Common Ground Co-Op finds home in Urbana

By Melissa Silverberg

The Common Ground Food Co-Op in Champaign will relocate in July to Lincoln Square Village in Urbana. The co-op has been in the Champaign-Urbana community for 33 years as a provider of organic and locally grown food.

After three years of planning, Common Ground will be moving to a location twice the size of its current location, the basement of the Illinois Disciples Foundation.The Common Ground Food Co-Op in Champaign will relocate in July to Lincoln Square Village in Urbana. The co-op has been in the Champaign-Urbana community for 33 years as a provider of organic and locally grown food.

After three years of planning, Common Ground will be moving to a location twice the size of its current location, the basement of the Illinois Disciples Foundation, which general manager Jacqueline Hannah said she hopes will give the store more opportunities to serve the community.

The new store will have twice the amount of parking for customers and will be a full-service neighborhood grocery. A deli serving hot soups made with local ingredients, sandwiches and coffee, indoor and outdoor seating will be added to Common Ground’s services. Following the move, the store will also be increasing its hours and be open from 8 a.m. to 8 p.m.

The new location will be “a destination for sharing good food and good community,” Hannah said.

Urbana Mayor Laurel Prussing said that the co-op will fit in nicely with the area, especially in light of its proximity to the Urbana farmers’ market. The co-op and the farmers’ market are just two reasons that Urbana was recently named one of the top 10 ‘green’ communities in the United States according to Country Home magazine, she added.

Prussing said the co-op will “offer the public fine quality food at reasonable prices.”

At a press conference Friday, it was also announced that the co-op will be opening its doors to the general public rather than only to members as in the past. Customers will still have the choice to invest in the company with a one-time $60 fee that will allow them decision-making power for the future of the co-op as well as certain member-only discounts, Hannah said.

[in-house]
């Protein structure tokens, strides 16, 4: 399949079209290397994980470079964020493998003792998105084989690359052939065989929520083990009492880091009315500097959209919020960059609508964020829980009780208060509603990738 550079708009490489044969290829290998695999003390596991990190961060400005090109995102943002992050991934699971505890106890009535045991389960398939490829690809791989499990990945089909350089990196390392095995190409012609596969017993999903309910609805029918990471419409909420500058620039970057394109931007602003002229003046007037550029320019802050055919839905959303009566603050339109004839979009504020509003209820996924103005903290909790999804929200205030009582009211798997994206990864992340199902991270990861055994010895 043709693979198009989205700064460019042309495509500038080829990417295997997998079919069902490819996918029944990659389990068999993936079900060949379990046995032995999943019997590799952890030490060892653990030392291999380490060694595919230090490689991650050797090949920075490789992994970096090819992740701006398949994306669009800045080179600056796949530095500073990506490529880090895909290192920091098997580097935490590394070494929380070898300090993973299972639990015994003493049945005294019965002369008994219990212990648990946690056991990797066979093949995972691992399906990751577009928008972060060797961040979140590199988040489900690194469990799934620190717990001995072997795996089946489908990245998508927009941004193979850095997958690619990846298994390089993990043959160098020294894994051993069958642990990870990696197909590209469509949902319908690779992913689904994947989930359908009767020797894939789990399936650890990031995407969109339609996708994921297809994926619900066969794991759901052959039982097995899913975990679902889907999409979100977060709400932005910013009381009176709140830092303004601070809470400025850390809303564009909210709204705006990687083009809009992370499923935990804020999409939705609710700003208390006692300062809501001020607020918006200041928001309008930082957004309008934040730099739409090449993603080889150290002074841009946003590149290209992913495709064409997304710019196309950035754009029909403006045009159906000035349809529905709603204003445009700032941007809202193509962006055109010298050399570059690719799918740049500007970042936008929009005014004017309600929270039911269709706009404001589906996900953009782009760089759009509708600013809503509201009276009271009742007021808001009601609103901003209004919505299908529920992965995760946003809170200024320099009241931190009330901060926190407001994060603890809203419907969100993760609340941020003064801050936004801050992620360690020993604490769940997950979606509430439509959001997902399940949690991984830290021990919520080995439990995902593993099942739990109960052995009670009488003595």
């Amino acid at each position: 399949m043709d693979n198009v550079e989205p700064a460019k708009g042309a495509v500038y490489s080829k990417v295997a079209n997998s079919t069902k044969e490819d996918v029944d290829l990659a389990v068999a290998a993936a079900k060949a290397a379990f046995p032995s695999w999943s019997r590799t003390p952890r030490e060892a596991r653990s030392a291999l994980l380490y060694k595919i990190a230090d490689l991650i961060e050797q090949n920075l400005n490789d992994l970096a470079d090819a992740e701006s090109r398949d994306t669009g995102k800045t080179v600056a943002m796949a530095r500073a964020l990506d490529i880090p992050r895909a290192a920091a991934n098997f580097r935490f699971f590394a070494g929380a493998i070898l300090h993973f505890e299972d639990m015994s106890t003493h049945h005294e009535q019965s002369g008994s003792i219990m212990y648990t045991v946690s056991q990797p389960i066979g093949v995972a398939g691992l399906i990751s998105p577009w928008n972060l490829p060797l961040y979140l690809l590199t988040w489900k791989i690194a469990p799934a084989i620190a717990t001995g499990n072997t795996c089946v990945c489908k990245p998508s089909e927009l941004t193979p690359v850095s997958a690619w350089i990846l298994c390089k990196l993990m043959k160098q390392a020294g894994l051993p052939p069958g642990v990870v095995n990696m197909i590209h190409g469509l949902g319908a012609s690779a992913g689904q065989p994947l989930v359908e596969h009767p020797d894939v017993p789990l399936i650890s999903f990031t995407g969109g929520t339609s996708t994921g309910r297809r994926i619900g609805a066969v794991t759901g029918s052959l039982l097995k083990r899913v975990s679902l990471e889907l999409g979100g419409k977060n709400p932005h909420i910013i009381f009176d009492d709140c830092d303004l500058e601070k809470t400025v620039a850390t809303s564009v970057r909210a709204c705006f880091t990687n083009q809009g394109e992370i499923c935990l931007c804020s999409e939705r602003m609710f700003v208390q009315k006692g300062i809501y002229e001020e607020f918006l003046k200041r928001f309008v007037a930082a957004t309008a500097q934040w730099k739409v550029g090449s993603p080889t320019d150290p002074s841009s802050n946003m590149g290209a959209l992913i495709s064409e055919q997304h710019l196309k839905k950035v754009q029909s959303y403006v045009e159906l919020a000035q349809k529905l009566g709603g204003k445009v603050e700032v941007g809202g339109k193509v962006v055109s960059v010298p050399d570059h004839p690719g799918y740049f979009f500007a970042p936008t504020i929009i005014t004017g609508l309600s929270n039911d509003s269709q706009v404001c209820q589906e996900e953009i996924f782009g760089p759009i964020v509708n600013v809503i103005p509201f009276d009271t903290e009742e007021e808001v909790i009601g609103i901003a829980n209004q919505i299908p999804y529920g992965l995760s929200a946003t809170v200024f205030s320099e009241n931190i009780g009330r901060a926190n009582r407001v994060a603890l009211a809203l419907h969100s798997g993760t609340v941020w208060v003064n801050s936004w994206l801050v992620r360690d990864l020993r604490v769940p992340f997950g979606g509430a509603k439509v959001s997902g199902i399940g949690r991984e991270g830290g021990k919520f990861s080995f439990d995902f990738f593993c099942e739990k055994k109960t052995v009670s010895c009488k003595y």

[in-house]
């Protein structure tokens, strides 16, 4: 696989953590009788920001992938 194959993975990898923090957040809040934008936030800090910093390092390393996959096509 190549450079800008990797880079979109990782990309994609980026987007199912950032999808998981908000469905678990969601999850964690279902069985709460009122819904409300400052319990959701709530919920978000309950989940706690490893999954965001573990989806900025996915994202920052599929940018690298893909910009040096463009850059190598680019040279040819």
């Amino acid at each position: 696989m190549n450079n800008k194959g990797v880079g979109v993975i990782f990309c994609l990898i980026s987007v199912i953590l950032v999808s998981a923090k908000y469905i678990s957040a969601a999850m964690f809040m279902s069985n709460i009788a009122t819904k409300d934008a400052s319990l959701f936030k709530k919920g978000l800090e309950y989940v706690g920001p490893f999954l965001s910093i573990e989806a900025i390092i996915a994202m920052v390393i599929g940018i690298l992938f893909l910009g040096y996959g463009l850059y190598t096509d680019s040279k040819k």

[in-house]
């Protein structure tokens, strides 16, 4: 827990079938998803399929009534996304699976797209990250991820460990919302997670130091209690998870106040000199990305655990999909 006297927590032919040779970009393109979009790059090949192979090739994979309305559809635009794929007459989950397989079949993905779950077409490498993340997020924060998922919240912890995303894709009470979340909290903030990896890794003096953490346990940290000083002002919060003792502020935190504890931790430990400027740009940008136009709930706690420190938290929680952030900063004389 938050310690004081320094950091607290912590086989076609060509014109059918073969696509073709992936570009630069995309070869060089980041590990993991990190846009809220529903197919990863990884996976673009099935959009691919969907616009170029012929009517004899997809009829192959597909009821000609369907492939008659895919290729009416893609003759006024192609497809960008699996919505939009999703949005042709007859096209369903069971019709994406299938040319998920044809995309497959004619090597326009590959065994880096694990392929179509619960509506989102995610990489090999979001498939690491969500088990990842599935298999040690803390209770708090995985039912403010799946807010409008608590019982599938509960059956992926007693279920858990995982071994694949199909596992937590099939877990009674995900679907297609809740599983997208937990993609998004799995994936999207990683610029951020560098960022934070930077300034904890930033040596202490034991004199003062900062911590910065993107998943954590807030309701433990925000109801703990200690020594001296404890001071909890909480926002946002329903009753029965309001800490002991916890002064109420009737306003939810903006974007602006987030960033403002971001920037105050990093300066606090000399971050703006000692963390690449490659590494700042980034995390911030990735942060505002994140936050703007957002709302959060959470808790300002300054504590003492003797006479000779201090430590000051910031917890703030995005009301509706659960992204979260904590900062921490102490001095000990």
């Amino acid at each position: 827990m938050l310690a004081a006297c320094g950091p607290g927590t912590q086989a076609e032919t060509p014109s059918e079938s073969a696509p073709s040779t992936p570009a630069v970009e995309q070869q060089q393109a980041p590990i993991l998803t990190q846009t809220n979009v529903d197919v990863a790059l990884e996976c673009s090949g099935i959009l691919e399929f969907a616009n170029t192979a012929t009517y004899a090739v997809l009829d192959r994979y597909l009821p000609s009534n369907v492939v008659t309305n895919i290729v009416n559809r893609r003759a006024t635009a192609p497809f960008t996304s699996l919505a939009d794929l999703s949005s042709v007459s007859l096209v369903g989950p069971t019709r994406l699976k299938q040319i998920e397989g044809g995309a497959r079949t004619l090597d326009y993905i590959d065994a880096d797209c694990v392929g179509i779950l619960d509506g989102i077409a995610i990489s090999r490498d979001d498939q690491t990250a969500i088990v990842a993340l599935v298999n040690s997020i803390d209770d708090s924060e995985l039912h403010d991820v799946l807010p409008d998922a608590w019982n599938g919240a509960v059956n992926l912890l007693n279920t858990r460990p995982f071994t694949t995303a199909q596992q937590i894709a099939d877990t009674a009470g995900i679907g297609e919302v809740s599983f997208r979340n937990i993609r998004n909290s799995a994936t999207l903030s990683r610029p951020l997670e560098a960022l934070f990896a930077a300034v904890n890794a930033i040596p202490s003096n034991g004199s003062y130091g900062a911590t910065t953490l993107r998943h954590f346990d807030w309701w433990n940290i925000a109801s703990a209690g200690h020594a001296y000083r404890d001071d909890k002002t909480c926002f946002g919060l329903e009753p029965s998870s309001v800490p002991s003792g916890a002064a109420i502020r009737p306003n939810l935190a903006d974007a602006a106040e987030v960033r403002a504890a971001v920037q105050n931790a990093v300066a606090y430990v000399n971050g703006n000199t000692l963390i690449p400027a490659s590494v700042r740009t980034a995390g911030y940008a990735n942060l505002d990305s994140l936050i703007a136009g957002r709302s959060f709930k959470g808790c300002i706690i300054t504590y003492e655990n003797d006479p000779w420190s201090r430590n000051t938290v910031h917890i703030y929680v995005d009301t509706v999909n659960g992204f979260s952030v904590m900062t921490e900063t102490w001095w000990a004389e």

The co-op has about 1,400 members. By becoming a member, consumers are investing in their own community and showing that they are committed to a cause they feel is important, said Clint Popetz, president of the board of directors for Common Ground.

“Being open to the general public allows you to be have a broader place in the community,” he said. “There’s a lower barrier there so people can just come in and shop.”

Wade Franklin, general manager of Lincoln Square Village, said the new store is a natural fit for Urbana.

“We are happy and excited to work with them (the Co-Op),” Franklin said. “We welcome them to our home.”

While increasing profits was not the main reason for the relocation, Hannah said she does expect sales to double with the increased variety and quantity of products that will be available.

Ben Galewsky, a member of the board of directors for the Common Ground Food Co-Op, said financing for the project comes from a variety of sources. Along with loans from banks and cash reserves from past business years, the company also has a member-loan program. Under this program, members can invest money in the relocation like a loan and will receive interest and be paid back.

Urbana is also home to Strawberry Fields, a large organic and health food store. Hannah said she is not concerned with issues of competition between the businesses, but that any business dedicated to locally grown or organic food will further help the community.

“We wish them the best of luck in their relocation,” said Jack Wallace, Strawberry Fields general manager. “We have always had a friendly and cooperative relationship with them.”

But, Wallace also said it is difficult to tell how having two companies with common goals so near one another will affect each other’s business.

“I think they both serve a worthy purpose in the community and both serve the community well,” Wallace said.

As Common Ground prepares for the move, it continues to seek out new local farmers and providers of organic food to increase its stock and diversify its products, said Hannah.

“Common Ground’s mission is to promote local and organic foods, foster conscious consumerism and build community,” Hannah said. “We look forward to the opportunity our new Urbana location will give us to grow that mission and have a greater impact on the community.”